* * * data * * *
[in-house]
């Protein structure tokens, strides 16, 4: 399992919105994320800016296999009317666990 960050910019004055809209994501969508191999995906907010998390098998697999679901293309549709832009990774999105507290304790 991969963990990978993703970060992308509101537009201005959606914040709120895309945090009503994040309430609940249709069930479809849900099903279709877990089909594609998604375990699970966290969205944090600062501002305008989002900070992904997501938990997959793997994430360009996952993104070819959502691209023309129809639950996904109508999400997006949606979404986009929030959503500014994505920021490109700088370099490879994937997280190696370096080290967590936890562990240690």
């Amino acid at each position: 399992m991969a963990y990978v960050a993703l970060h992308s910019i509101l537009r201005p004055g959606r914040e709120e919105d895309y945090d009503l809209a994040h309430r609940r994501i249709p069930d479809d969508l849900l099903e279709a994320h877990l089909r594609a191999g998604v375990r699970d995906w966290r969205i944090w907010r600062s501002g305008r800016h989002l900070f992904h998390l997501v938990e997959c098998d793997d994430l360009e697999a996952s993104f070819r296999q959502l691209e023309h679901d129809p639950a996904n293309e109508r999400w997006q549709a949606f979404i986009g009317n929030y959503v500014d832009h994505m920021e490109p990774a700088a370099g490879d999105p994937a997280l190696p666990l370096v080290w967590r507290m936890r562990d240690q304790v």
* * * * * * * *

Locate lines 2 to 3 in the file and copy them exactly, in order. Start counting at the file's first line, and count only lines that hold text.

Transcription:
């Protein structure tokens, strides 16, 4: 399992919105994320800016296999009317666990 960050910019004055809209994501969508191999995906907010998390098998697999679901293309549709832009990774999105507290304790 991969963990990978993703970060992308509101537009201005959606914040709120895309945090009503994040309430609940249709069930479809849900099903279709877990089909594609998604375990699970966290969205944090600062501002305008989002900070992904997501938990997959793997994430360009996952993104070819959502691209023309129809639950996904109508999400997006949606979404986009929030959503500014994505920021490109700088370099490879994937997280190696370096080290967590936890562990240690």
């Amino acid at each position: 399992m991969a963990y990978v960050a993703l970060h992308s910019i509101l537009r201005p004055g959606r914040e709120e919105d895309y945090d009503l809209a994040h309430r609940r994501i249709p069930d479809d969508l849900l099903e279709a994320h877990l089909r594609a191999g998604v375990r699970d995906w966290r969205i944090w907010r600062s501002g305008r800016h989002l900070f992904h998390l997501v938990e997959c098998d793997d994430l360009e697999a996952s993104f070819r296999q959502l691209e023309h679901d129809p639950a996904n293309e109508r999400w997006q549709a949606f979404i986009g009317n929030y959503v500014d832009h994505m920021e490109p990774a700088a370099g490879d999105p994937a997280l190696p666990l370096v080290w967590r507290m936890r562990d240690q304790v």